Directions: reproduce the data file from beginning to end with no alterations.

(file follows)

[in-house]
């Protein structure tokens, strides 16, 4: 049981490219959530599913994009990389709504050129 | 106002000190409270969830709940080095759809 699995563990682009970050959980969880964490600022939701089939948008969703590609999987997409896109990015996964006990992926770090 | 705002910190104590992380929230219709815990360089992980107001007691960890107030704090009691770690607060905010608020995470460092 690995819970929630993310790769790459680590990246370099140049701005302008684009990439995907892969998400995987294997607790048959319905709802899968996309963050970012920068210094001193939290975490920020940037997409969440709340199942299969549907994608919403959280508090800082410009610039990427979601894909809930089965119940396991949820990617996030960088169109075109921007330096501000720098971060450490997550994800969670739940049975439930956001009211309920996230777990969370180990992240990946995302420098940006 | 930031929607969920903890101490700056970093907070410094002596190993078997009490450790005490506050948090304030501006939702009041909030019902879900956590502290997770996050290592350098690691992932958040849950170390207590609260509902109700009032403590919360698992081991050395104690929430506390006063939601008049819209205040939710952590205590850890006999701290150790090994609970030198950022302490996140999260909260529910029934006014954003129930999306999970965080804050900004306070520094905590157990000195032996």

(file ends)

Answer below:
[in-house]
């Protein structure tokens, strides 16, 4: 049981490219959530599913994009990389709504050129 | 106002000190409270969830709940080095759809 699995563990682009970050959980969880964490600022939701089939948008969703590609999987997409896109990015996964006990992926770090 | 705002910190104590992380929230219709815990360089992980107001007691960890107030704090009691770690607060905010608020995470460092 690995819970929630993310790769790459680590990246370099140049701005302008684009990439995907892969998400995987294997607790048959319905709802899968996309963050970012920068210094001193939290975490920020940037997409969440709340199942299969549907994608919403959280508090800082410009610039990427979601894909809930089965119940396991949820990617996030960088169109075109921007330096501000720098971060450490997550994800969670739940049975439930956001009211309920996230777990969370180990992240990946995302420098940006 | 930031929607969920903890101490700056970093907070410094002596190993078997009490450790005490506050948090304030501006939702009041909030019902879900956590502290997770996050290592350098690691992932958040849950170390207590609260509902109700009032403590919360698992081991050395104690929430506390006063939601008049819209205040939710952590205590850890006999701290150790090994609970030198950022302490996140999260909260529910029934006014954003129930999306999970965080804050900004306070520094905590157990000195032996």